Sengoku History Research Society Collections of Historical Sources, Vol. 7 Ashikaga Yoshimi, Ashikaga Yoshitane Monjoshū (Collection of Documents of Ashikaga Yoshimi and Ashikaga Yoshitane)
This book is a collection of documents issued by Ashikaga Yoshitane, the tenth shogun of the Muromachi shogunate and the only shogun in Japan’s history to have been installed twice as shogun, and by his father Ashikaga Yoshimi, one of the parties in the Ōnin War and the younger brother of the eighth shogun, Ashikaga Yoshimasa. There is a relative dearth of research on the latter half of the Muromachi shogunate, especially the period overlapping with the early Sengoku period. The main reason for this is that little interest has been evinced in the Muromachi shogunate during the Sengoku period, and up until around the 1990s there was very little research on the subject. But another reason is that there exist few collections of source materials to provide the basis for research. Against this background, there had previously been published two volumes of documents issued by the eighth shogun Ashikaga Yoshimasa and the ninth shogun Ashikaga Yoshihiro (Yoshihisa) so as to provide materials for research, and this book is a sequel to these earlier two volumes. A volume compiled by Imatani Akira (Collected Documents of the Muromachi Shogunate) is well known as a collection of historical sources pertaining to the Muromachi shogunate, but it consists of only jointly signed documents issued by low-level functionaries, and there had not existed any collections of documents issued by shoguns and shogunal deputies. In this sense, the series of which this book forms a part could be said to be epoch-making and extremely important.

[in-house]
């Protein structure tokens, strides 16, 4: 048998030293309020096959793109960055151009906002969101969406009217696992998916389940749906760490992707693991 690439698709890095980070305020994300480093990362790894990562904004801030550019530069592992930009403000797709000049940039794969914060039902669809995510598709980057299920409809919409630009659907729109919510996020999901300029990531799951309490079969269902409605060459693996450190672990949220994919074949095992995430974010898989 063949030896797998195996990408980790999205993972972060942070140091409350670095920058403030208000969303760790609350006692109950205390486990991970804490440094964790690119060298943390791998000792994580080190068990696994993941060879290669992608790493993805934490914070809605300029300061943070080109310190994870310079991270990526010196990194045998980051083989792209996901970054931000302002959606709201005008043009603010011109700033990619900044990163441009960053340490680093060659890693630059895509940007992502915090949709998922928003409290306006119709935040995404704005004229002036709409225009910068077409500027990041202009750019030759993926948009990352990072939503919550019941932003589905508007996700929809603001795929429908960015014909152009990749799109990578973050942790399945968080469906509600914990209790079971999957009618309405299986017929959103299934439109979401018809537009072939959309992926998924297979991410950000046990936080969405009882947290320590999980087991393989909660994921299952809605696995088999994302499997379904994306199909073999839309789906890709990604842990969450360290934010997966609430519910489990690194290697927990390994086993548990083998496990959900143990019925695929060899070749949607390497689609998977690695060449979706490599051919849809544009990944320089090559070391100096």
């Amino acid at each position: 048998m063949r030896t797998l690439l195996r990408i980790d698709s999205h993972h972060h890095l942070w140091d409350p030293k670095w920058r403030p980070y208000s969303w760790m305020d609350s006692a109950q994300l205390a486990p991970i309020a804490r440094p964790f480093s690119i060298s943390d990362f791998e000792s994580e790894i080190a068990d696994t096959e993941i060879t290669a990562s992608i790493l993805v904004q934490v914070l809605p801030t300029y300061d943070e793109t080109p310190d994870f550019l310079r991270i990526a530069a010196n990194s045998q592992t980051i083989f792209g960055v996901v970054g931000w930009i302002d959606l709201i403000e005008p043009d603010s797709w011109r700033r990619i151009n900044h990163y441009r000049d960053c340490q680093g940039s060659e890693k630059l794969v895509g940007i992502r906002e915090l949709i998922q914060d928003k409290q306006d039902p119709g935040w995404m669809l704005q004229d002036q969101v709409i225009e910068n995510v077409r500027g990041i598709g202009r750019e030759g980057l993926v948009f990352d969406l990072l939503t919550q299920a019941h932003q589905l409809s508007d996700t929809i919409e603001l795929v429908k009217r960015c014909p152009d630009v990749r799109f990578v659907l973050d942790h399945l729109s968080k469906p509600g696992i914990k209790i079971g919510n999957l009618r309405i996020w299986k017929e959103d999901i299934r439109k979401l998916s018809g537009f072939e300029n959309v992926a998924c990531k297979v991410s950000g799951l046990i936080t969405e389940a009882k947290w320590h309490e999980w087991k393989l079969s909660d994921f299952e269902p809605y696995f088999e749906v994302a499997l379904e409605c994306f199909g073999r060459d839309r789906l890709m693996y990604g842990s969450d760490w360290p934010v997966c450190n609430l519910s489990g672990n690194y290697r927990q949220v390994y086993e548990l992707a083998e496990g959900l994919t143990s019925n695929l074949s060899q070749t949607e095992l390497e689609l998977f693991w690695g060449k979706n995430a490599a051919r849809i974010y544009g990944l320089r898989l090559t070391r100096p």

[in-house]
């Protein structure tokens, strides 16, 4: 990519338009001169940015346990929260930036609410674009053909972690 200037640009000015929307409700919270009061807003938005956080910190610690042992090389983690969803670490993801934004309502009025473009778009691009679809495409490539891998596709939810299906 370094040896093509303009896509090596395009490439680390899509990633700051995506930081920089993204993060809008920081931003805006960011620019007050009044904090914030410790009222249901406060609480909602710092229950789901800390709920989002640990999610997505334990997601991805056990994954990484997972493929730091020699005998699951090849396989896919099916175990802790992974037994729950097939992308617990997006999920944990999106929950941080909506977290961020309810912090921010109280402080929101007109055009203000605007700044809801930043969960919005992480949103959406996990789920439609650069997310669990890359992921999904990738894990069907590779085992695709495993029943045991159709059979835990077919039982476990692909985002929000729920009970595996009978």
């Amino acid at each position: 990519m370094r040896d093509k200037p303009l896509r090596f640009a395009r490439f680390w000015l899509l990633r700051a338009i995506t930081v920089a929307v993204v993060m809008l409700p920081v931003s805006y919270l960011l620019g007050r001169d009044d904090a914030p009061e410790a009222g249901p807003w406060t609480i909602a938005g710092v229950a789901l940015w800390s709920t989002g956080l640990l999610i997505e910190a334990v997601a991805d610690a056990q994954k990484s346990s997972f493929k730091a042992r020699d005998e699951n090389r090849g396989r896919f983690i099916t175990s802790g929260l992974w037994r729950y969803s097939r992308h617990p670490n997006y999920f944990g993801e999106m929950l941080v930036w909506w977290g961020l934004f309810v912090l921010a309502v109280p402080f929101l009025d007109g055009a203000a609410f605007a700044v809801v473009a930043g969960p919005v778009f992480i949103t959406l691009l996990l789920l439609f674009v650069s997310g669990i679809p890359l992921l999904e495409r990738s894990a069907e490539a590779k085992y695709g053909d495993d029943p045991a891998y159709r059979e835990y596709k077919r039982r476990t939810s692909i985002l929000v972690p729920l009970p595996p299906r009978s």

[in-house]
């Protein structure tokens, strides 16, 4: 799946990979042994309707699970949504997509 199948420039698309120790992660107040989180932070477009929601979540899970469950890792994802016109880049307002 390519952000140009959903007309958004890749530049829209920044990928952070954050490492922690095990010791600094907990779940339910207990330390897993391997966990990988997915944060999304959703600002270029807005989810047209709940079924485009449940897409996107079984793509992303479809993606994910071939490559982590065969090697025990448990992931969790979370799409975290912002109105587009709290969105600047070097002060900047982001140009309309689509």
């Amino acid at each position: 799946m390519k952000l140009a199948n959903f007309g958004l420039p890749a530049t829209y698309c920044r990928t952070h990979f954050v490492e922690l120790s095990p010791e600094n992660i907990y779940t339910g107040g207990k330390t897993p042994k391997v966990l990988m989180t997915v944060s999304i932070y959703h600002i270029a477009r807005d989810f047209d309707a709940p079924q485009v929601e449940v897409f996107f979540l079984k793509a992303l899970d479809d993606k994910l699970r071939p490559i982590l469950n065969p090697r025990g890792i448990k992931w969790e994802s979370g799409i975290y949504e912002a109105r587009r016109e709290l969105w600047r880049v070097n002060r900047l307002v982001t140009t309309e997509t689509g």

This volume contains 21 documents issued by Yoshimi and 341 documents issued by Yoshitane, and there is an appendix of three documents issued by Yoshitane’s successor Ashikaga Yoshitsuna and two documents issued by his son Ashikaga Yoshihide, the fourteenth Muromachi shogun. However, it is probably difficult to judge from these figures alone whether the number of documents issued was large or small. By way of comparison, the numbers of documents issued by the famous Sengoku daimyō Oda Nobunaga, Hashiba Hideyoshi, and Tokugawa Ieyasu currently stand at approximately 1,400, 7,000 and 3,800 respectively. In addition, Takeda Shingen issued about 1,500 documents. Among the Muromachi shoguns, the largest number of documents was issued by the first shogun Takauji, followed by the second shogun Yoshiakira, and they both issued more than 1,000 documents. They were followed by the third shogun Yoshimitsu and the eighth shogun Yoshimasa, who both issued about 800 documents, and the twelfth shogun Yoshiharu and the fifteenth shogun Yoshiaki, who both issued about 500 documents. Yoshitane thus issued comparatively few documents, and only about one-third of them have survived in the form in which they were originally issued.
However, the period during which Yoshitane was active was a turning point in which the Muromachi shogunate went into marked decline as a result of the forced abdication of Yoshitane in 1493, dissension between Yoshitane and the eleventh shogun Yoshizumi, and so on, and it was an extremely important period for considering the relationship between the Muromachi shogunate and various daimyō. The political situation during the second half of Yoshitane’s life, when he became shogun for a second time, can be retraced to a certain extent in Historical Materials of Great Japan, but because this series only cites historical sources related to specific matters given as individual headings, it is inadequate for considering Yoshitane and the shogunate. It can therefore be said that the publication of a collection of historical sources such as this volume, bringing together documents issued by shoguns, is of great significance.
(Written by KINOSHITA Satoshi, Assistant Professor, Graduate School of Humanities and Sociology / 2019)